Tuesday, July 19, 2011

Being Weird

"That's weird."

The person talking to me was commenting on the young college student who had been standing on the sidewalk for ten minutes intently watching the sun rise.

"It is unusual," I agreed in passing, on my way to work.

Later that day, I saw that person again and continued the morning's conversation.

"I've been thinking about the guy who was staring at the sun this morning. That was eccentric or unusual, wasn't it?"

"Yep, sure was."

"What I was thinking was that in almost any college campus town on a Saturday night, we'd see some young person sitting on the sidewalk, staring down at the concrete, too drunk to speak or walk. If we watched long enough, we might even see that student throw up."

"That's true. Not uncommon."

"That's my point. We might say, 'How gross!' or 'Disgusting!' but we wouldn't find it unusual. How sad that such behavior is accepted as common."

I had the person's attention now, and I think I'd made my point.

Weird comes in different packages. Unusual or eccentric isn't necessarily a bad thing. Be tolerant, folks.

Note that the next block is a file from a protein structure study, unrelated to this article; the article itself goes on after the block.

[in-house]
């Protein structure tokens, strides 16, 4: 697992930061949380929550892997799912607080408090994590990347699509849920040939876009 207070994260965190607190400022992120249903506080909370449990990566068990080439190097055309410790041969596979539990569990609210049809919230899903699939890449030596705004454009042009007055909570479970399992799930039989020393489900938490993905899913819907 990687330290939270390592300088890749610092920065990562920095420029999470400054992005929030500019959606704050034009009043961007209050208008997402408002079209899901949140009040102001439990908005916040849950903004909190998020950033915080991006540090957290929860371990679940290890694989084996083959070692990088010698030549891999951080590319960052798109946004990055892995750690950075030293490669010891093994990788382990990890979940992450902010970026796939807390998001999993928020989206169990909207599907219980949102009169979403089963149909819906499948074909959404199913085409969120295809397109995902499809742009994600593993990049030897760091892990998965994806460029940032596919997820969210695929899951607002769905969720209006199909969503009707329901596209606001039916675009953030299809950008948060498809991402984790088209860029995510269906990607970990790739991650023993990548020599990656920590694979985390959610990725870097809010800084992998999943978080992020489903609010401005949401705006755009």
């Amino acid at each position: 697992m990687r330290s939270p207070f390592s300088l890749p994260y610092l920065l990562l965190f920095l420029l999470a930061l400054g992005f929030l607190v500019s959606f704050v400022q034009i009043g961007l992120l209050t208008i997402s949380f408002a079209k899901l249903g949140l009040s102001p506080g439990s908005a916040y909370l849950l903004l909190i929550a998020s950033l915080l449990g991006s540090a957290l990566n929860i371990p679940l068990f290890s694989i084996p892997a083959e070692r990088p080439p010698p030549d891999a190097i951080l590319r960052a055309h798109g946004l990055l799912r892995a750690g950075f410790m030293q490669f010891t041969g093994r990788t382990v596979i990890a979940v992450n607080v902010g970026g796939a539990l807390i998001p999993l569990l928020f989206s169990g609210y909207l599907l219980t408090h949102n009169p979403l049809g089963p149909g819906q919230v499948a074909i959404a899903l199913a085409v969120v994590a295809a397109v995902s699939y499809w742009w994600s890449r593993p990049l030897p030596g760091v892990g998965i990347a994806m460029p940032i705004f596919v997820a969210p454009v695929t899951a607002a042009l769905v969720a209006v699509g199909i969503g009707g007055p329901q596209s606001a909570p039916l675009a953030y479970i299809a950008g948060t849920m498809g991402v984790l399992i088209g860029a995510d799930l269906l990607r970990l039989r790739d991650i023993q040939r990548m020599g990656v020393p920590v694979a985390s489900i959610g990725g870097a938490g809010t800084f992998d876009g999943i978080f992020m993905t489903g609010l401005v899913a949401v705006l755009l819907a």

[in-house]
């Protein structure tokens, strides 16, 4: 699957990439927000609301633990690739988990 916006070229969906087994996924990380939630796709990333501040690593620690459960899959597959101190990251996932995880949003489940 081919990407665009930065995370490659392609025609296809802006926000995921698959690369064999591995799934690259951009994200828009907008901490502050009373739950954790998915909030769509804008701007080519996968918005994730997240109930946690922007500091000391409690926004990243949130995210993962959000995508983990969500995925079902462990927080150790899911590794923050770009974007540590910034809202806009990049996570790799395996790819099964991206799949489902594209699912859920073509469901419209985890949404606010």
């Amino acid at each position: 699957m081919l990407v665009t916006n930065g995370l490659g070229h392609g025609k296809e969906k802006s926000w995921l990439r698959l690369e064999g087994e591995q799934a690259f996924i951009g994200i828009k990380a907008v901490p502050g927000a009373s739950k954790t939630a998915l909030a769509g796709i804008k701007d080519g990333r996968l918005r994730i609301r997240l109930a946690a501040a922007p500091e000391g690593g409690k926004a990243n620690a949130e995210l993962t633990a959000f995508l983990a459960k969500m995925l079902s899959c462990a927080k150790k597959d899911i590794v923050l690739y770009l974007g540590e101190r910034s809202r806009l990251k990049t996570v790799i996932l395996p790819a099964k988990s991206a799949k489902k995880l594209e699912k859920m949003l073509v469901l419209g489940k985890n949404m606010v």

My son works for a grocery story that is right next to a state university. They recently expanded their beer walk-in cooler. The store will sell $12,000 worth of alcohol in a week.

My wife and I were recently in California, and coming back to our motel after having been to the cinema, as we slowed to turn into the parking lot, a man on the corner starting walking toward us. There was something wrong with the man, the way he moved, the look in his eyes: dangerous, unstable. In my opinion, he was either psychotic, drunk out of his mind, on drugs, or a combination of those possibilities. I told my wife to not be surprised if we kept moving and didn't stop near the man.

Odd takes many forms. Let's allow and be accepting of life-supporting eccentricities. We've probably got a few ourselves.

Let's be understanding and sympathetic of those oddities that arise from behaviors that are life-destructive. Just be careful about getting out of the car.

Writer D.H. Lawrence said that one does not worship the sun by wallowing in it.

Balance in life is generally considered to be healthy. But if one must engage in unbalanced behavior, I'd rather pass by someone consuming a large amount of sunrise than a large amount of tequila sunrise.

Call it a bias for sustainable living, or call it odd--but that's the way I feel.

Copyright 2011, by Thomas L. Kepler, all rights reserved


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